F1: Tear gas used to quell Bahrain Grand Prix protests

Government accused of rounding up troublemakers ahead of lucrative Grand Prix

Security forces fired tear gas to disperse protesters at a secondary school in Bahrain as calls grew for this weekend’s Formula One race to be called off due to escalating violence.

The skirmishes came after the arrest of a student at the boys’ school, amid accusations that the government is arbitrarily arresting potential troublemakers ahead of the Grand Prix. The Interior Ministry said that “thugs” at Al Jabriya School in the capital Manama had been dealt with in line with the law.

Authorities have doubled efforts in recent weeks to quell unrest that has blighted the country for the past two years, since protesters, largely from the country’s Shia majority, took to the streets complaining of widespread discrimination under the country’s Sunni monarchy.

Bernie Ecclestone, the head of Formula One – the coffers of which are boosted by $40m (£26m) in hosting fees from Bahrain – has so far resisted calls to call off the race. He likened the demonstrators to those protesting Baroness Thatcher’s funeral, saying “people use these things when there is an opportunity”. His refusal to reconsider comes despite the fact that often violent demonstrations and scuffles with security forces have ramped up over the past week as protesters demand that the race is cancelled. A series of small explosions rocked the country on Sunday, adding to security concerns.

The blasts, one of which destroyed a car in the city’s financial district, caused no casualties but the Coalition of February 14 Youth claimed responsibility and threatened further action if the race was not called off, in a campaign it has called “volcanic flames”. The hacktivist group Anonymous also issued a threat to wreck Mr Ecclestone’s “little party”, calling on him to “cancel your blood race now”.

Photos and videos of the incident at the school showed young men hurling bottles at security forces before tear gas was fired. On Monday, police arrested a 17-year-old student, Hassan Humidan, at the school.

Human Rights Watch earlier this week accused the government of arresting scores of young men in a series of dawn raids since the beginning of the month. Amnesty International also condemned the decision by the Bahraini government to amend the penal code to enable it to jail for up to five years anyone found guilty of insulting King Hamad bin Isa Al Khalifah or other national symbols. “Increasing the punishment for criticism of Bahrain’s King is a further attempt to muzzle activists ahead of the upcoming Grand Prix,” said Hassiba Hadj Sahraoui, deputy Middle East and North Africa programme director at Amnesty.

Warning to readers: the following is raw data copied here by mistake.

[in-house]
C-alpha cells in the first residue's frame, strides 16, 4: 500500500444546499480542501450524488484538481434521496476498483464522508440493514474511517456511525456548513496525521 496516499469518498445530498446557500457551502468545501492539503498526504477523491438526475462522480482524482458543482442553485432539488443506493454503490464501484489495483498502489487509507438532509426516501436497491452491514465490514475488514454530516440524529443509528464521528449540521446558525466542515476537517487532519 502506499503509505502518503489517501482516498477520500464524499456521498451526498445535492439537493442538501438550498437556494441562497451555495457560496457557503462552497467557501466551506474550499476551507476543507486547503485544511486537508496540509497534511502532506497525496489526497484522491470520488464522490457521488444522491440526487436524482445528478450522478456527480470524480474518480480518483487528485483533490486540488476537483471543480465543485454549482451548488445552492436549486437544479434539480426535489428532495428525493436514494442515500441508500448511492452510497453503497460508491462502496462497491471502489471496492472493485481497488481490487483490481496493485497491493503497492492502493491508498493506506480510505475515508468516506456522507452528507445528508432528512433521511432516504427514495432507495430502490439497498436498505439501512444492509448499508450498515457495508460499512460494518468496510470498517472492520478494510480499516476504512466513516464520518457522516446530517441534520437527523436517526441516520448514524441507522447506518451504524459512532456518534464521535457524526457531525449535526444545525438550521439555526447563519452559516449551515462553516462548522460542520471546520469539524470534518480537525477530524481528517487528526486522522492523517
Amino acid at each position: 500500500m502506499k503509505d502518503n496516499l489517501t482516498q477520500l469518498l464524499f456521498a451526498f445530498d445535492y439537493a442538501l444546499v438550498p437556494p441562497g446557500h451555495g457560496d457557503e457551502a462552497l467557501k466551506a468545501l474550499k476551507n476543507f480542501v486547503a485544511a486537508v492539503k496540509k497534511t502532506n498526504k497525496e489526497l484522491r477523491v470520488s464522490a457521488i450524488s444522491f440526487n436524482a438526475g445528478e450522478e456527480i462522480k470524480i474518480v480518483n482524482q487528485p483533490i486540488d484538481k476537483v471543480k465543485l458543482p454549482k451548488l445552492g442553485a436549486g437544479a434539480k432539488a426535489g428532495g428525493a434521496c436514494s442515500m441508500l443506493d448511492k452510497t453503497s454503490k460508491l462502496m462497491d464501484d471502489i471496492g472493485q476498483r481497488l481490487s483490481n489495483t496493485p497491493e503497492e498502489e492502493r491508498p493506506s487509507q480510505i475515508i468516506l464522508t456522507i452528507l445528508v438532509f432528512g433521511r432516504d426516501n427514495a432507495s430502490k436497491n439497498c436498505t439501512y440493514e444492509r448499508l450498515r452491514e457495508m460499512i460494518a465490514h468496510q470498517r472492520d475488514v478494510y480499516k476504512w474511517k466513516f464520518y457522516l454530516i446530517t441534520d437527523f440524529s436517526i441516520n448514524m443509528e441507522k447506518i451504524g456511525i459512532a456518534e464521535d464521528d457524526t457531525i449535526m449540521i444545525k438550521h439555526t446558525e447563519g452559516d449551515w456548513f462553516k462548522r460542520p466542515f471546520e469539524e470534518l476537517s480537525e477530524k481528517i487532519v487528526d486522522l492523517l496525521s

A group of 20 British MPs have joined the opposition in calling for the race to be cancelled. “I think most democratic-minded people would be appalled if you allowed the Bahrain leg of the Formula One championship to go ahead amidst the most atrocious human rights violations,” the All-Party Parliamentary Group for Democracy in Bahrain wrote in a letter to the F1 boss.

The Bahraini government is attempting to bridge a growing political divide by engaging in a “national dialogue” with opposition groups. Mr Ecclestone has offered to speak to representatives of Al Wefaq, the main opposition party, as he did last year.

However, the traditional largely Shia opposiwtion political parties have lost support among many of the demonstrators, with much of the youth contending that they have lost touch. Al Wefaq has refrained from calling for the F1 to be cancelled, wary of derailing discussions.

“They don’t reflect the street,” said Sayed Ahmed a Bahraini activist now residing in the UK after being injured at protests during the Formula One last year and imprisoned and tortured in 2011. “The street are clear, they don’t want a race on their blood. The security being used is enormous – it’s simply martial law which has not been announced.”

Have you tried new the Independent Digital Edition apps?
Life and Style
The veteran poverty campaigner Sir Bob Geldof issues a stark challenge to emerging economies at the Melbourne HIV/Aids conference
Arts and Entertainment
Benedict Cumberbatch and John Malkovich talk Penguins of Madagascar at Comic-Con
comic-con 2014Cumberbatch fans banned from asking about Sherlock at Comic-Con
Arts and Entertainment
Chris Pratt stars in Guardians of the Galaxy
filmGuardians Of The Galaxy should have taken itself a bit more seriously, writes Geoffrey Macnab